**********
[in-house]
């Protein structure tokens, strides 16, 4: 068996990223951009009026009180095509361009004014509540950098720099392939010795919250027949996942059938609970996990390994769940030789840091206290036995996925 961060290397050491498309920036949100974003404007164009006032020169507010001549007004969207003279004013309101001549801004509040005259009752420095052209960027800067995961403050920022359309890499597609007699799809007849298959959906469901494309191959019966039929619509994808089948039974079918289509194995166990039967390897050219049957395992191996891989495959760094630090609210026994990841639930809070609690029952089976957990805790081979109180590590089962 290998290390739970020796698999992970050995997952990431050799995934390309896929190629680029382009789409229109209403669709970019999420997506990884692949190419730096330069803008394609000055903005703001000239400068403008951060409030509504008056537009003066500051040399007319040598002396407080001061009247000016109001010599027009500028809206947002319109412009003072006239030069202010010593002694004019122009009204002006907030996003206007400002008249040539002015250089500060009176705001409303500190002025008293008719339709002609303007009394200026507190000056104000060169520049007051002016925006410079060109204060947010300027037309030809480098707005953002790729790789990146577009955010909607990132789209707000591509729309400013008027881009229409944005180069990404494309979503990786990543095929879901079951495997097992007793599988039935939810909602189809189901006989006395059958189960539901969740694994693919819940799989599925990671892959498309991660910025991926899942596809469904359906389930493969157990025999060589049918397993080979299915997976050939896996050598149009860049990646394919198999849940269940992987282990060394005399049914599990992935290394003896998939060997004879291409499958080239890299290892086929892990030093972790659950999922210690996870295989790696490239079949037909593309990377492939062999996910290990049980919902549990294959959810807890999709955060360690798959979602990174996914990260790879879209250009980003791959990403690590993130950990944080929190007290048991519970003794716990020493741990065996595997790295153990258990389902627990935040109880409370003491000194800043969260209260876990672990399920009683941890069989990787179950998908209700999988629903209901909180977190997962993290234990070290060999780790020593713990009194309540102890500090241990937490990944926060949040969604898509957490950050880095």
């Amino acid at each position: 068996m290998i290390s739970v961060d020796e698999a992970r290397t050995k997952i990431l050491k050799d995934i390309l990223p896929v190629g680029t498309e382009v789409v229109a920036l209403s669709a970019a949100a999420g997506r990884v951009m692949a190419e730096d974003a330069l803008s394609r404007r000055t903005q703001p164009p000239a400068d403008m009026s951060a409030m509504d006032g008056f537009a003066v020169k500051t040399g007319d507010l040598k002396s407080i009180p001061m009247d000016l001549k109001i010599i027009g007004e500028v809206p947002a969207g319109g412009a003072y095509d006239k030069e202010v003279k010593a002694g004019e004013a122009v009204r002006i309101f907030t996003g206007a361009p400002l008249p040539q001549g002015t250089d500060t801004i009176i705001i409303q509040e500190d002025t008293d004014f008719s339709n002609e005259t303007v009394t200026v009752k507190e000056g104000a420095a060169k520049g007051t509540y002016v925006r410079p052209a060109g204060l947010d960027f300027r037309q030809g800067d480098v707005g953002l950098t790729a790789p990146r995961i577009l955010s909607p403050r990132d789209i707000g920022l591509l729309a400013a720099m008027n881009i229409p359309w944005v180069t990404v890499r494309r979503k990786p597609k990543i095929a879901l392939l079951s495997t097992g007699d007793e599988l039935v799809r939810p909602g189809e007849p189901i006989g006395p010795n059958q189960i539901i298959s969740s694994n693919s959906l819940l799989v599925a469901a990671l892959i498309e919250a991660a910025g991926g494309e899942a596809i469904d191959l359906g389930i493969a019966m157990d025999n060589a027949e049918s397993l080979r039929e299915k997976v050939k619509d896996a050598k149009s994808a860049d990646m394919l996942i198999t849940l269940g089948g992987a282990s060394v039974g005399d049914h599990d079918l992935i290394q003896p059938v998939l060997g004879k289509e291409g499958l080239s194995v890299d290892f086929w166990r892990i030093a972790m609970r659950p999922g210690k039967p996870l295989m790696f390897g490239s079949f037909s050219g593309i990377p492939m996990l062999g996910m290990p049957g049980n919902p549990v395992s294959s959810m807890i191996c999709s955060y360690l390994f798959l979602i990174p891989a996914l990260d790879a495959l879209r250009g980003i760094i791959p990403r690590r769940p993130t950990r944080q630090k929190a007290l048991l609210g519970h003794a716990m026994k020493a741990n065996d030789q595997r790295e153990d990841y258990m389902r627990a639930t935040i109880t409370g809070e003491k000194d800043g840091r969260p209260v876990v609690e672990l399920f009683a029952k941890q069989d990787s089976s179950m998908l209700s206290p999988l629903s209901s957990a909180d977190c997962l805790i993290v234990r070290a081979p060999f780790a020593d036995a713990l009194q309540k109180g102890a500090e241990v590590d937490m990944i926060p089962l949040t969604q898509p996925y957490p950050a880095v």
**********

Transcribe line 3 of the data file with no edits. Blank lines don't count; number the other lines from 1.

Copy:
């Amino acid at each position: 068996m290998i290390s739970v961060d020796e698999a992970r290397t050995k997952i990431l050491k050799d995934i390309l990223p896929v190629g680029t498309e382009v789409v229109a920036l209403s669709a970019a949100a999420g997506r990884v951009m692949a190419e730096d974003a330069l803008s394609r404007r000055t903005q703001p164009p000239a400068d403008m009026s951060a409030m509504d006032g008056f537009a003066v020169k500051t040399g007319d507010l040598k002396s407080i009180p001061m009247d000016l001549k109001i010599i027009g007004e500028v809206p947002a969207g319109g412009a003072y095509d006239k030069e202010v003279k010593a002694g004019e004013a122009v009204r002006i309101f907030t996003g206007a361009p400002l008249p040539q001549g002015t250089d500060t801004i009176i705001i409303q509040e500190d002025t008293d004014f008719s339709n002609e005259t303007v009394t200026v009752k507190e000056g104000a420095a060169k520049g007051t509540y002016v925006r410079p052209a060109g204060l947010d960027f300027r037309q030809g800067d480098v707005g953002l950098t790729a790789p990146r995961i577009l955010s909607p403050r990132d789209i707000g920022l591509l729309a400013a720099m008027n881009i229409p359309w944005v180069t990404v890499r494309r979503k990786p597609k990543i095929a879901l392939l079951s495997t097992g007699d007793e599988l039935v799809r939810p909602g189809e007849p189901i006989g006395p010795n059958q189960i539901i298959s969740s694994n693919s959906l819940l799989v599925a469901a990671l892959i498309e919250a991660a910025g991926g494309e899942a596809i469904d191959l359906g389930i493969a019966m157990d025999n060589a027949e049918s397993l080979r039929e299915k997976v050939k619509d896996a050598k149009s994808a860049d990646m394919l996942i198999t849940l269940g089948g992987a282990s060394v039974g005399d049914h599990d079918l992935i290394q003896p059938v998939l060997g004879k289509e291409g499958l080239s194995v890299d290892f086929w166990r892990i030093a972790m609970r659950p999922g210690k039967p996870l295989m790696f390897g490239s079949f037909s050219g593309i990377p492939m996990l062999g996910m290990p049957g049980n919902p549990v395992s294959s959810m807890i191996c999709s955060y360690l390994f798959l979602i990174p891989a996914l990260d790879a495959l879209r250009g980003i760094i791959p990403r690590r769940p993130t950990r944080q630090k929190a007290l048991l609210g519970h003794a716990m026994k020493a741990n065996d030789q595997r790295e153990d990841y258990m389902r627990a639930t935040i109880t409370g809070e003491k000194d800043g840091r969260p209260v876990v609690e672990l399920f009683a029952k941890q069989d990787s089976s179950m998908l209700s206290p999988l629903s209901s957990a909180d977190c997962l805790i993290v234990r070290a081979p060999f780790a020593d036995a713990l009194q309540k109180g102890a500090e241990v590590d937490m990944i926060p089962l949040t969604q898509p996925y957490p950050a880095v």